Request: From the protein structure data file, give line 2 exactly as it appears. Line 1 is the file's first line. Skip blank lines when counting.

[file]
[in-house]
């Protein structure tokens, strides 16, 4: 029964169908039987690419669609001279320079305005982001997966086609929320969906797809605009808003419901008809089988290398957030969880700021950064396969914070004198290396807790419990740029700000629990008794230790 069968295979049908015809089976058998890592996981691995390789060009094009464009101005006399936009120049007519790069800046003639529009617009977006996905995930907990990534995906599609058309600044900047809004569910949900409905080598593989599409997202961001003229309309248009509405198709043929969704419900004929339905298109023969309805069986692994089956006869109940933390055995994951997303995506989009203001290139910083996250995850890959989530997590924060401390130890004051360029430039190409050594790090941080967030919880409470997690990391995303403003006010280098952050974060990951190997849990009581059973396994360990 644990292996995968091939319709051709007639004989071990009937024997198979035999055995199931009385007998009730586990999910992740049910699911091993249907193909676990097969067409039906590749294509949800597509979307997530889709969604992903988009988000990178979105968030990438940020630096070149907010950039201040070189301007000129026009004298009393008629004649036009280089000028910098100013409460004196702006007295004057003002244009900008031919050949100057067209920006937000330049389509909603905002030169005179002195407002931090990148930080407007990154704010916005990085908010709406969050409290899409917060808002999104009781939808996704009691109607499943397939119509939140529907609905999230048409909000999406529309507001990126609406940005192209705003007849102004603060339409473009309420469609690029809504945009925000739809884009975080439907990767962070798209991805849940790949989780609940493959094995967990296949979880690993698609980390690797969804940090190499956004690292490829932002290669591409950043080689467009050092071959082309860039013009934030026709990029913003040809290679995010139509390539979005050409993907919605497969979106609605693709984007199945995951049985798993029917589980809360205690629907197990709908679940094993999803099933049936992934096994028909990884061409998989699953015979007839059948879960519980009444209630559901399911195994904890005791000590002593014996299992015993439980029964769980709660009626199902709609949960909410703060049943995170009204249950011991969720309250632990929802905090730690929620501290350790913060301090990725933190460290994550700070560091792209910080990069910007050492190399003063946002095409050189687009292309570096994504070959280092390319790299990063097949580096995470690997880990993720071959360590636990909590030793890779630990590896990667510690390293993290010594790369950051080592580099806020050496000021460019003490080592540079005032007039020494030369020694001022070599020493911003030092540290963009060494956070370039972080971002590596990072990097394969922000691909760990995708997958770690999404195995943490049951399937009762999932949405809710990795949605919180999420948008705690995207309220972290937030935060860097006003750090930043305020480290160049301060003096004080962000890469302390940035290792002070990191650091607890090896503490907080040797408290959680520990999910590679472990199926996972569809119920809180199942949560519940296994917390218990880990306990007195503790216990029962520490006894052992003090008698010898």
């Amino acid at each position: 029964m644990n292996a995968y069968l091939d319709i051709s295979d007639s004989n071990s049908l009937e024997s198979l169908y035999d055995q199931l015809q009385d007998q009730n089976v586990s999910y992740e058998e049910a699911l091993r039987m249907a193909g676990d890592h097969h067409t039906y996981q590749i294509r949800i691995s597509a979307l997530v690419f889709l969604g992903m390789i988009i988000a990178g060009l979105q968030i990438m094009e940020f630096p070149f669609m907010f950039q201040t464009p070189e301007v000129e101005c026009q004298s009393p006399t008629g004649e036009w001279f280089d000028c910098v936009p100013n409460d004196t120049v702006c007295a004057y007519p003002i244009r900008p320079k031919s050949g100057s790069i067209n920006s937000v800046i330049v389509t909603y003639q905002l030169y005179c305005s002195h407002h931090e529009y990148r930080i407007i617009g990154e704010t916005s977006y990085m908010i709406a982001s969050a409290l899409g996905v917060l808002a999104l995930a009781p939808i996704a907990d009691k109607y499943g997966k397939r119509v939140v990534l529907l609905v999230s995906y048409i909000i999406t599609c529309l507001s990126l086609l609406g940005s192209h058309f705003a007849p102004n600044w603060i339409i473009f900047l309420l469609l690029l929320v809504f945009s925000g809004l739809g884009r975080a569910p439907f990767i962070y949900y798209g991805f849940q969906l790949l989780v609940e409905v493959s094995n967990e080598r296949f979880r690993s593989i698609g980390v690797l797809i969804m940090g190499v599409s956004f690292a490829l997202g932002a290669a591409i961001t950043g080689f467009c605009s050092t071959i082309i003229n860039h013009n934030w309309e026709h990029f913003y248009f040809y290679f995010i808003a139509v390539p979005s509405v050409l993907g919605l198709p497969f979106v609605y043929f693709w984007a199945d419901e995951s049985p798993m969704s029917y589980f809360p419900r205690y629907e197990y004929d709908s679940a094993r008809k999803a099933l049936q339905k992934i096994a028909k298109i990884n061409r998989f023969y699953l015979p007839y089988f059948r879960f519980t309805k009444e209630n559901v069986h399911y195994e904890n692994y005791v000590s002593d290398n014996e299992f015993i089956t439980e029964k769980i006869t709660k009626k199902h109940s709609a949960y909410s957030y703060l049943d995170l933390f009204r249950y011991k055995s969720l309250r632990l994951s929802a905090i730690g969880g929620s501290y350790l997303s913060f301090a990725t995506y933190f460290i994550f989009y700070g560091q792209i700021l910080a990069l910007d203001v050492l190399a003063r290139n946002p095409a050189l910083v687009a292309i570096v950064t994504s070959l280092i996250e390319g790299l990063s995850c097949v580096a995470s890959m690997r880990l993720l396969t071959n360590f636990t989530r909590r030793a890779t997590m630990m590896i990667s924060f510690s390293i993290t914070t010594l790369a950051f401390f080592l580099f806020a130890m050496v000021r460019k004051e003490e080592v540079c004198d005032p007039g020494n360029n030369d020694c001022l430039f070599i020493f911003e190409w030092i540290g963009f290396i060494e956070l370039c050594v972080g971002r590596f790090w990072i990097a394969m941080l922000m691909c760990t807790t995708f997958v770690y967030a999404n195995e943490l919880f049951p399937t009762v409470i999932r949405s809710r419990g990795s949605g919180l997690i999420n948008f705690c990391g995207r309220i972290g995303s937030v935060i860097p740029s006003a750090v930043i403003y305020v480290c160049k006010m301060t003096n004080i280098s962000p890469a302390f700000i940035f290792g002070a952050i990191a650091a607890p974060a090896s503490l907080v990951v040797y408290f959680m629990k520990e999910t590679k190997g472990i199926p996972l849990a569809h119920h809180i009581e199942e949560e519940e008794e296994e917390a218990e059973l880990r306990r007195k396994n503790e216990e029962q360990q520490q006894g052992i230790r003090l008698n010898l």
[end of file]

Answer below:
């Protein structure tokens, strides 16, 4: 029964169908039987690419669609001279320079305005982001997966086609929320969906797809605009808003419901008809089988290398957030969880700021950064396969914070004198290396807790419990740029700000629990008794230790 069968295979049908015809089976058998890592996981691995390789060009094009464009101005006399936009120049007519790069800046003639529009617009977006996905995930907990990534995906599609058309600044900047809004569910949900409905080598593989599409997202961001003229309309248009509405198709043929969704419900004929339905298109023969309805069986692994089956006869109940933390055995994951997303995506989009203001290139910083996250995850890959989530997590924060401390130890004051360029430039190409050594790090941080967030919880409470997690990391995303403003006010280098952050974060990951190997849990009581059973396994360990 644990292996995968091939319709051709007639004989071990009937024997198979035999055995199931009385007998009730586990999910992740049910699911091993249907193909676990097969067409039906590749294509949800597509979307997530889709969604992903988009988000990178979105968030990438940020630096070149907010950039201040070189301007000129026009004298009393008629004649036009280089000028910098100013409460004196702006007295004057003002244009900008031919050949100057067209920006937000330049389509909603905002030169005179002195407002931090990148930080407007990154704010916005990085908010709406969050409290899409917060808002999104009781939808996704009691109607499943397939119509939140529907609905999230048409909000999406529309507001990126609406940005192209705003007849102004603060339409473009309420469609690029809504945009925000739809884009975080439907990767962070798209991805849940790949989780609940493959094995967990296949979880690993698609980390690797969804940090190499956004690292490829932002290669591409950043080689467009050092071959082309860039013009934030026709990029913003040809290679995010139509390539979005050409993907919605497969979106609605693709984007199945995951049985798993029917589980809360205690629907197990709908679940094993999803099933049936992934096994028909990884061409998989699953015979007839059948879960519980009444209630559901399911195994904890005791000590002593014996299992015993439980029964769980709660009626199902709609949960909410703060049943995170009204249950011991969720309250632990929802905090730690929620501290350790913060301090990725933190460290994550700070560091792209910080990069910007050492190399003063946002095409050189687009292309570096994504070959280092390319790299990063097949580096995470690997880990993720071959360590636990909590030793890779630990590896990667510690390293993290010594790369950051080592580099806020050496000021460019003490080592540079005032007039020494030369020694001022070599020493911003030092540290963009060494956070370039972080971002590596990072990097394969922000691909760990995708997958770690999404195995943490049951399937009762999932949405809710990795949605919180999420948008705690995207309220972290937030935060860097006003750090930043305020480290160049301060003096004080962000890469302390940035290792002070990191650091607890090896503490907080040797408290959680520990999910590679472990199926996972569809119920809180199942949560519940296994917390218990880990306990007195503790216990029962520490006894052992003090008698010898």